One of my favourite things to do was to attend a concert at the Rome Gospel Festival, the most important European gospel event, which features some of the best groups from the US. The show, directed by Mario Ciampà, was born in 1985 and has a long tradition in the country. The voices will make your hair stand on end!
8. Visit a multicultural Christmas village
If you've already fallen in love with Rome's Christmas markets, this is the plan for you. Can you imagine celebrating Christmas in Sydney in 30 degrees Celsius and dressed as a surfer Father Christmas? Or celebrating for 3 months in the Philippines? Travelling to any city at this time of year is like doing it all over again for the first time. If you want to visit almost every metropolis in the world in one day, I suggest you visit the exhibition that reconstructs a Christmas village in the Auditorium Parco della Musica.
Throughout its more than 25,000 square metres, you will discover how this festivity is celebrated in every corner of the world. The Christmas World exhibition immerses you in the Christmas atmospheres, traditions and peculiarities of different countries through its artistic installations, a wonderful journey through different cultures!
Interesting facts about the exhibition 'Christmas World'
- Where: Parco della Musica Auditorium, Viale Pietro De Coubertin, 30.
- When: 4 December to 9 January.
- Price: Tickets from 6 ¤.
- Opening hours: from 10am to 10pm.
9. Welcome the new year... in style!
If you spend New Year's Eve in Rome, you will notice that there are no typical grapes. Romans end December 31st in Rome with a hearty dish of lentils with cotechino (ground pork) and their delicious panettone. To celebrate the arrival of the new year, at 12 o'clock sharp, forget the champagne, in Italy they toast exclusively with spumante, which, by the way, is much sweeter. Chinchin!
- Dance at the 1 January festival: Every year, to welcome the new year, the Eternal City organises a huge festival in the historic centre for 24 hours free of charge, with the participation of a thousand artists, live concerts and more than 100 theatre, cinema, dance and circus performances, among other disciplines.
- End Christmas with Befana, the Italian Witch Queen: 6 January is a bank holiday in Italy for the Epiphany of the Lord, which celebrates the baptism of Jesus Christ. The night before, a good little witch sneaks into people's homes and leaves presents. She is the Befana, the Italian witch-queen, who has made Father Christmas and the Three Wise Men of the East redundant.
- Vatican Procession: Also on 6 January, don't miss the Vatican procession with hundreds of people dressed in medieval costumes, riding horses, donkeys and playing drums. Participants in the procession carry symbolic gifts for the Pope, who then performs a mass which you can attend if you opt for a visit to St Peter's Basilica.
- Let yourself be dazzled by the nativity scenes: Also, if you visit the different churches in Rome, you will find a surprise: the living nativity scenes inside them.
10. Enjoy a good hot chocolate
It is well known that Rome's ice cream is one of the symbols of Italy. I'm sure some brave person will dare to try it in January, but what about the rest of us? A good way to warm up in winter is to have a delicious hot chocolate.
While wandering the streets of Rome I discovered one of my favourite places to have a cup of cocoa in the Italian capital: an old chocolate factory hidden away in the San Lorenzo neighbourhood, which maintains its old essence but has managed to adapt to the new times. A culinary gem!
And for those with a sweet tooth... Pasta with chocolate!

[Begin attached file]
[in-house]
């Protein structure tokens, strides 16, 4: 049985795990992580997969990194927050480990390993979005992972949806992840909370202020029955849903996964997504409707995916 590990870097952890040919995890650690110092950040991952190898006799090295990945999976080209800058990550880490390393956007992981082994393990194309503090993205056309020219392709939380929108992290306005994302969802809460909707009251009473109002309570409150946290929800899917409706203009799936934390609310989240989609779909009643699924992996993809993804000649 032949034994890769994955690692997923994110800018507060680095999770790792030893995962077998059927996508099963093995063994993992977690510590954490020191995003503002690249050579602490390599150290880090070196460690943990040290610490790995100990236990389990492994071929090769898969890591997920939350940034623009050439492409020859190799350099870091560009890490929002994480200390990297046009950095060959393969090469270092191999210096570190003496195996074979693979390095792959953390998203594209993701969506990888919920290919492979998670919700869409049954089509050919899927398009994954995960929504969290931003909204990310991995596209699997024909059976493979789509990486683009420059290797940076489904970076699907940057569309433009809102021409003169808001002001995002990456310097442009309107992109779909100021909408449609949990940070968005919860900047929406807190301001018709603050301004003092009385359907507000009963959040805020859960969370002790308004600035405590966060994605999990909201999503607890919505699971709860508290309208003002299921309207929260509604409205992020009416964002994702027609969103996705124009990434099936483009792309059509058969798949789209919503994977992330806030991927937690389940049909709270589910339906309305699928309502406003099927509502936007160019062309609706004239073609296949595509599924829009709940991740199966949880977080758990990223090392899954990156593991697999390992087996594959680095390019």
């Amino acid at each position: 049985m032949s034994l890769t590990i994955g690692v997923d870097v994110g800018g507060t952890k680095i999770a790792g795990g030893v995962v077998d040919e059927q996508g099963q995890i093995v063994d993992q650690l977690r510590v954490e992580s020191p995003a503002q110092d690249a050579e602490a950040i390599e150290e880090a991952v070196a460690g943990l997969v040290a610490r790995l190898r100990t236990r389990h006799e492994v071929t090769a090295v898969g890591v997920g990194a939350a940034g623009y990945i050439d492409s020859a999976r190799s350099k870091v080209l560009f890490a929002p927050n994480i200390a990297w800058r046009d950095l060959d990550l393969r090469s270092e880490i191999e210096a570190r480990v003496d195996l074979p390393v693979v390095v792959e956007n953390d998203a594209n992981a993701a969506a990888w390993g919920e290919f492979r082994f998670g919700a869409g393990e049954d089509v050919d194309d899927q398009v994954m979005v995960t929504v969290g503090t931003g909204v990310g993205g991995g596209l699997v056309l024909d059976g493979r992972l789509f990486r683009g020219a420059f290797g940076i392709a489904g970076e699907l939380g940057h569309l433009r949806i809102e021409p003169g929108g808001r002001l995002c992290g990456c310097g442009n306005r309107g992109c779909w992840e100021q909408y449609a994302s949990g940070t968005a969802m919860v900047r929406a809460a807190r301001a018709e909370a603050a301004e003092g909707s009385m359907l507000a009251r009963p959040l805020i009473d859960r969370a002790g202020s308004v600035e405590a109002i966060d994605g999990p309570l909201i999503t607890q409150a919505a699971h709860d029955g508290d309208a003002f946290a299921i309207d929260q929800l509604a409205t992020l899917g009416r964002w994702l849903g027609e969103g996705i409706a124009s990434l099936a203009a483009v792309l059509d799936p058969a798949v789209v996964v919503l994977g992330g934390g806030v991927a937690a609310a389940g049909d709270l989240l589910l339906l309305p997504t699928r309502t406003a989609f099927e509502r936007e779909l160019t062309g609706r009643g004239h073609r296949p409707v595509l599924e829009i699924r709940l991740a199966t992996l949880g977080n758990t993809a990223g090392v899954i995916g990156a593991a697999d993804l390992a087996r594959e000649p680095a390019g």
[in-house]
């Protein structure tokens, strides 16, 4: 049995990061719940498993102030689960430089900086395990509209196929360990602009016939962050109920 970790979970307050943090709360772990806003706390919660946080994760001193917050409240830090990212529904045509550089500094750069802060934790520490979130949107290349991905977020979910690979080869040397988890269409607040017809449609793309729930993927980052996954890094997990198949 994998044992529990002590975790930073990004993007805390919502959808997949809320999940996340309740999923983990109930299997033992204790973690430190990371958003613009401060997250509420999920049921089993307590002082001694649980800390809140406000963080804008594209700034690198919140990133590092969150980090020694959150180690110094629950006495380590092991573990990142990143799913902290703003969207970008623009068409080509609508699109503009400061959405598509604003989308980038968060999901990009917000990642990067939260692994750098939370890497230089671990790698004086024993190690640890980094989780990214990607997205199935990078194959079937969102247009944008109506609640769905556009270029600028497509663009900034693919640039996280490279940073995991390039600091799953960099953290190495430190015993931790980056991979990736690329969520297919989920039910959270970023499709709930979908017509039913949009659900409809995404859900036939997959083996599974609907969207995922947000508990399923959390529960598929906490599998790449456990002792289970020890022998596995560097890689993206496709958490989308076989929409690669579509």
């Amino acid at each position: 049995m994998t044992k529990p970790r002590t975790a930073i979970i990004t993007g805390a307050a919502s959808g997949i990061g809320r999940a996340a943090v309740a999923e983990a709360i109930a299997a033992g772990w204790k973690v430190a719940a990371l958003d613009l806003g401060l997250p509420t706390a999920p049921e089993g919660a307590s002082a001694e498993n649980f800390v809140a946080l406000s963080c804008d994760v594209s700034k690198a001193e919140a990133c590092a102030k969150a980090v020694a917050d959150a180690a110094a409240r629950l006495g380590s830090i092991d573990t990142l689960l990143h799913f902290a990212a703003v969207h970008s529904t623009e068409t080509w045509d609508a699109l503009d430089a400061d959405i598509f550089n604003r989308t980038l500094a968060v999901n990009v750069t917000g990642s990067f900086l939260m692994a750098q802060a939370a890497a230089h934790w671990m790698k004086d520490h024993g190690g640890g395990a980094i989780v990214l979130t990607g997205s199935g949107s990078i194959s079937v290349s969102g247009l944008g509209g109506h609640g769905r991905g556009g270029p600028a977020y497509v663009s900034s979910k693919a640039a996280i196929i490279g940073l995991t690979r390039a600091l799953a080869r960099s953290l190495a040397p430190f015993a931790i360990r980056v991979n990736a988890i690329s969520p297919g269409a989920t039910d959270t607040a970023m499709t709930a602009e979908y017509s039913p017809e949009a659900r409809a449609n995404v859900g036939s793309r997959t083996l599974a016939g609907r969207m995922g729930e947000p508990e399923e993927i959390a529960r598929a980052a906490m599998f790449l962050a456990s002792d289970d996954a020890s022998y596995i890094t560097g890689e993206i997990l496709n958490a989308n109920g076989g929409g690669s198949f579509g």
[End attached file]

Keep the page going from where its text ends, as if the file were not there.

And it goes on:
This is the Said chocolate shop, where you can try some homemade chocolate, have a snack in the afternoon or treat yourself to a tray of pastries. Inside, there is also a restaurant, where they serve curious chocolate-related dishes, such as pasta with pears and chocolate. It sounds strange, but I promise it was delicious.
11. See an open-air farm in Rome
One of my favourite festivals is on 17 January, St Anthony Abbot's Day, the patron saint of animals, when a special Eucharist is held for them. On that day, in true 'Farmer looking for a wife' style, the Italian Cattle Breeders' Association gathers them all together with their animals in front of St. Peter's Square in Vatican City. An ideal time for a visit to St. Peter's Basilica.
Every year, there is also an exhibition of livestock animals open to the public, where cows, sheep, goats and chickens roam freely, happy to have swapped their landscapes for Rome's historic buildings. At midday, there is a horse show, which delights onlookers and tourists alike with its feats of skill in the streets. This festival is a great way for visitors to experience the country's most authentic traditions.
Temperatures in Rome in January
January is the coldest month of the winter in Rome, yet it is still very bearable. Temperatures range between 3ºC and 12ºC. As well as warm clothes, buy warm socks, hats and T-shirts because you'll need them. However, you can always warm up with a good hot chocolate at any of the Christmas markets.
I would advise you to get up early enough to make the most of all the hours of sunshine. At this time of year the sun rises at around 7.30am and the sun disappears over the horizon at around 5pm, which leaves about 9 hours for sightseeing and activities and to see Rome's majestic monuments.
Nuria's Traveller Tip
If you are travelling to Rome in January, don't forget a small umbrella in your suitcase - it rains on average 7 days a month! Therefore, the probability of getting caught is high.
Prices in Rome in January
Although it is not the month of choice for the coldest of the cold, the thriftiest of the thrifty are in luck. January is one of the months with the lowest tourist numbers and therefore the lowest prices of the season, both for flights and hotels, so it's easy to find some great bargains! It's also a great time to see everything there is to see in Rome.
Now that you no longer have the excuse that Rome is an expensive city, I recommend that you plan your getaway in advance so that you can get an even better deal. If you've made up your mind to visit the Eternal City as your New Year's resolution, read this guide with the keys to organise your trip to Rome.